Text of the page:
Wal-Mart workers asked to search store for bomb

Union blasts company for putting worker's safety at risk at Quebec store after a bomb threat was phoned in
|employmentlawtoday.com

Wal-Mart is being blasted by a union for allegedly ordering 40 workers at a Quebec store to search for a bomb after a bomb threat.

The United Food and Commercial Workers (UFCW) union said that on July 5 workers at a Wal-Mart in St-Jean-Sur-Richelieu were ordered by the company to help police search for a bomb, even though police recommended to Wal-Mart that the store should be completely evacuated. Customers were told to leave, but staff weren’t, the union charged.

The union said an investigation is underway by the province and some of the workers continue to be traumatized from the forced search.

"This was a pretty sad message about how much value Wal-Mart puts on the lives of its workers", says Wayne Hanley, national director of UFCW Canada. "But no worker's life is worthless. What made Wal-Mart think it had the right to endanger 40 people without their consent? Why did Wal-Mart usher out its customers but order its workers to stay put? What if a bomb really had been planted? "This is a very troubling story and makes you wonder what kind of information Wal-Mart gives its employees about the labour laws."

Hanley said workers have a legal right to refuse dangerous work with fear of reprisal, and questioned whether or not Wal-Mart told them they could legally refuse before telling them to search for bombs.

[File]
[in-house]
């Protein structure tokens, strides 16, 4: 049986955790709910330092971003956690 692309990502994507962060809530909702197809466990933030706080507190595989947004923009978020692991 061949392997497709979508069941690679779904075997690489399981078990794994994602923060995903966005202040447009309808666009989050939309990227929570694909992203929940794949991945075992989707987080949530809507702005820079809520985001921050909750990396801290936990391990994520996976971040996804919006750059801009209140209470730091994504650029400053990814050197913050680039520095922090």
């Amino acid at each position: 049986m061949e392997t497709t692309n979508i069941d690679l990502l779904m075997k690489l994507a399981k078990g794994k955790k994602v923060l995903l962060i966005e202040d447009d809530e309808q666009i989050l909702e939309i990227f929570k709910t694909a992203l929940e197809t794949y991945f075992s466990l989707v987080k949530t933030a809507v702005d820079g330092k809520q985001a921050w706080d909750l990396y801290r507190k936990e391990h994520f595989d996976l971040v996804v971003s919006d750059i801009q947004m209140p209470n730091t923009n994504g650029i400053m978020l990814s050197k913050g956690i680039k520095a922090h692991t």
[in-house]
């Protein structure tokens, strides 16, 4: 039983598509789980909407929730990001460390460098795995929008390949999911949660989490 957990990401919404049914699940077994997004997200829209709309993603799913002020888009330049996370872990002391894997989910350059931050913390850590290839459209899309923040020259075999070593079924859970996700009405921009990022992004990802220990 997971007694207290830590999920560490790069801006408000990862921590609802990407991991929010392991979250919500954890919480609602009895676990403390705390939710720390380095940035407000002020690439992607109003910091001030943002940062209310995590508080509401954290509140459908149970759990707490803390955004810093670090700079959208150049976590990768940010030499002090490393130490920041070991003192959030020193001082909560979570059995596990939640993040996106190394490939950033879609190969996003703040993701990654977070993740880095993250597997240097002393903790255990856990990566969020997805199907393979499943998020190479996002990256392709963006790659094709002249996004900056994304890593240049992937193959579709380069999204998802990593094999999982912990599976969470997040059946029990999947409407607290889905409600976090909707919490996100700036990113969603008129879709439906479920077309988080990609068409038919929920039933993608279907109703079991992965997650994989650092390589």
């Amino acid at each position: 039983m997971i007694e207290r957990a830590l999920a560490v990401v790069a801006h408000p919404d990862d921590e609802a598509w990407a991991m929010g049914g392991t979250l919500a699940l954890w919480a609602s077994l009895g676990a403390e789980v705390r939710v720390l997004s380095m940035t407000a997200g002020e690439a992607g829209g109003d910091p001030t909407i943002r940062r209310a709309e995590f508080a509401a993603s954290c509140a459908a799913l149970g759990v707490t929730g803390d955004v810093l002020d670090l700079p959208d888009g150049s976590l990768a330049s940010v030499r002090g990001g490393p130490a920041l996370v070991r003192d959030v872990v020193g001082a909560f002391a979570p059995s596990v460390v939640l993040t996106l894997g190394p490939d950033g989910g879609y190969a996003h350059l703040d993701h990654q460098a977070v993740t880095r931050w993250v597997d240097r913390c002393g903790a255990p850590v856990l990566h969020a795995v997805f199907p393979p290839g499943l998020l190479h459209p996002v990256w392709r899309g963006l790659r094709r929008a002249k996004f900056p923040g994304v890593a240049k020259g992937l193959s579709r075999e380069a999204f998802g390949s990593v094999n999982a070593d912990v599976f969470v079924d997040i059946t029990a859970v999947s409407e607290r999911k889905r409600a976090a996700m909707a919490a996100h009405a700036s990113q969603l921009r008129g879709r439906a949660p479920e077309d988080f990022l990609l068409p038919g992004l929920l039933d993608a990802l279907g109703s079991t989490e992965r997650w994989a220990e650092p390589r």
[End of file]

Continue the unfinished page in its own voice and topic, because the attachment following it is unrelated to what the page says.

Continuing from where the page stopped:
But Yanik Deschenes, a Wal-Mart spokesperson, said in an interview with the Canadian Press news agency that the company was only helping police and not endangering employees. Deschenes confirmed that 40 sales clerks were asked to search for the bomb, but insisted nobody was forced to search the store.

"We will never put in jeopardy the security of our employees," he said. "Never, never, never (will) we force them to do such kinds of investigations. If this associate had said or all the associates had said, `We don't want to participate,' there would be no problem. They would have been able to leave the building without hesitation."

Deschenes said police ordered customers out of the store, but told employees to look for any suspicious packages. If anything was found, the police would have taken over.

No bomb was found in the store.

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